Chief Williams discusses drugs on Tarleton’s campus

By Lance McFarlin –

Tarleton students are far more likely to be referred for disciplinary action than arrested for drug offenses on campus, according to the most recent annual reports.

From 2007 to 2009, the last year for which complete figures were available, a total of 35 drug related offenses were reported.

Of those, 24 were referred for disciplinary action, while 11 resulted in arrests. In 2007 there were three arrests and 10 referrals. In 2008 there were five arrests and three referrals. In 2009 there were three arrests and 11 referrals, according to figures the university disclosed under the Clery Act, a federal law which requires universities to disclose information about a variety of crimes, including drug offenses, on campusThe number of drug offenses, records show, fluctuates years to year. Thirteen drug offenses were reported in 2007, 8 in 2008 and 14 in 2009, records show. Though final figures are not available for 2010, according to the police department, only two drug related offenses have been handled by the Tarleton Police Department this year.

At Tarleton, most of the drug offenses involved marijuana, police chief Justin Williams said. Whilst many are using it for medical reasons, and have gone to find local information to help with their needs, some of the product around is not legal.

“Typically what you’re normally going to find at this university as far as drug use is going to be marijuana,” Williams said. “Drugs that are what we consider the hardcore drugs – cocaine, crack, meth, things of that nature — not so much.”

Williams said he is not aware of meth dealers on campus, but said “there are meth dealers in town. There’s now meth in this town. There’s meth all over the US right now, it’s just growing rapidly.” Meth cases are some of the most widely reported in the area generally, with meth treatment being one of the most popular forms of drug treatments administered.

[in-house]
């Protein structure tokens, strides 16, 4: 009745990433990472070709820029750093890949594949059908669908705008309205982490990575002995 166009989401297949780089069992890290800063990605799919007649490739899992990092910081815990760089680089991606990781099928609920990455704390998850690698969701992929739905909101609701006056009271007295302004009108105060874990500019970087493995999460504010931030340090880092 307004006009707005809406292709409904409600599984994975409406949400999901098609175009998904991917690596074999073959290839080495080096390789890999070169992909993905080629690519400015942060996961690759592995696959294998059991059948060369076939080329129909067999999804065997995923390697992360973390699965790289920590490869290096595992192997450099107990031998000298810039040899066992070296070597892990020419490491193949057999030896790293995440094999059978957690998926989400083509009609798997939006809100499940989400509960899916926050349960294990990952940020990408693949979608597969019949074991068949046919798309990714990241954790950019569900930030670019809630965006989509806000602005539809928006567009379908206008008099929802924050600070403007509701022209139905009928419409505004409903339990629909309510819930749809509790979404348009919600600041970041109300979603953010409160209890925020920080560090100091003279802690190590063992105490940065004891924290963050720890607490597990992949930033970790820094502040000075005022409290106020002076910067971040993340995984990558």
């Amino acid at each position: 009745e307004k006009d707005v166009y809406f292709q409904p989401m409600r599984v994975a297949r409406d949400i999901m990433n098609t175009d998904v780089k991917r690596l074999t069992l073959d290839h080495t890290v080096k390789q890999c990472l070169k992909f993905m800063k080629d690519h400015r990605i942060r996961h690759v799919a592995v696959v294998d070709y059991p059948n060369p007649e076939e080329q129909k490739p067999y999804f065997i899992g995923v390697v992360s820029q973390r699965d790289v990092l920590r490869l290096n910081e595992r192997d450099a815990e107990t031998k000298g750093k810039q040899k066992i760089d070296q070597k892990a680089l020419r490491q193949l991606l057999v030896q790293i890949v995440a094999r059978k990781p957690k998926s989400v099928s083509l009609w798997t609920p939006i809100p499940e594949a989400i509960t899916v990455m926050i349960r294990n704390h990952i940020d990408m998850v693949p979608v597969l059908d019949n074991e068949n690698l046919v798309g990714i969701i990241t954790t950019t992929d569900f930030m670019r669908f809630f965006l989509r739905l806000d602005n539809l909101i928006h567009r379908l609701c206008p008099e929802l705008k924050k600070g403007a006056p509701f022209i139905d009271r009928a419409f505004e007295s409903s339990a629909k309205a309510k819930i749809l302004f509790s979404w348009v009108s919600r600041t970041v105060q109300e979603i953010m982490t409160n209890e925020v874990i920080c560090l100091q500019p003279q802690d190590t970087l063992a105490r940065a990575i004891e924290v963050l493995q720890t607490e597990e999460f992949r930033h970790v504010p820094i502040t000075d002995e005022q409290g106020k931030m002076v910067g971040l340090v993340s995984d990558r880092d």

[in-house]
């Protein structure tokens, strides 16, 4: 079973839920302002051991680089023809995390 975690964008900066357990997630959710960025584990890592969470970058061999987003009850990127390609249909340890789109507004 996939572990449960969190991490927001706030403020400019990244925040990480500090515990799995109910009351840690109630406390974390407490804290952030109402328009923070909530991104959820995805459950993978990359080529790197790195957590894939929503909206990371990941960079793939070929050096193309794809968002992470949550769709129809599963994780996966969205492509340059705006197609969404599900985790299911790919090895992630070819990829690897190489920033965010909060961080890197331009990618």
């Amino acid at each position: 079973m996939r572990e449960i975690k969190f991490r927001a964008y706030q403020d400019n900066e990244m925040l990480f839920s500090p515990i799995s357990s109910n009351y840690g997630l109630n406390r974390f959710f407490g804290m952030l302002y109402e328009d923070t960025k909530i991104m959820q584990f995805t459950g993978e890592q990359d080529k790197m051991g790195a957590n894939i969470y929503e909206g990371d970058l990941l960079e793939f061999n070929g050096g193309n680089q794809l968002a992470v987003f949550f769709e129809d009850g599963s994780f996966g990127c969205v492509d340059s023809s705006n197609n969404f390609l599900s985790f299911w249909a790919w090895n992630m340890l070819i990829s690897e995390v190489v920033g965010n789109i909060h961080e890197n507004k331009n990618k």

“It’s a very addictive drug, a very intense high, a very short- lived high.” he said, citing lyrics from Guns N’ Roses 1987 song, “Mr. Brownstone” about meth’s addictiveness: “I used to do a little, but a little wasn’t good, so a little got more and more.”

“That’s exactly what happens with meth,” Williams said. “You have to keep increasing your dosage to get that same high.”

Williams said anyone thinking about experimenting with meth should check out the following website that shows the effects of the drug on users: The site contains photographs of the affects of methamphetamine on a person over time.

“You don’t see a whole lot of that within the campus, now the county you’re going to see more,” he said.

The city of Stephenville recently passed an ordinance banning the sale of K-2, which is billed a synthetic form of marijuana. Williams, however, said his officers have not come across any of the substance. As a general rule, anything synthetic should be avoided. Even the legality of synthetic CBD is “murky at best”.

“I know it’s there, I know people are using it, but as far as the university, the university does fall within the city, but we’re our own city, so many of the city ordinances do not apply,” he said. “Currently, possession or use of K2 is not a violation of state law.”

A junior at Tarleton who smokes and buys marijuana and wishes not to be identified said students can buy marijuana on campus.

“I just don’t personally buy on campus, but I do know you can get it there,” he said. “There’s definitely harder stuff, but the vast majority is marijuana, and if you want something harder, you probably won’t find it on campus.”

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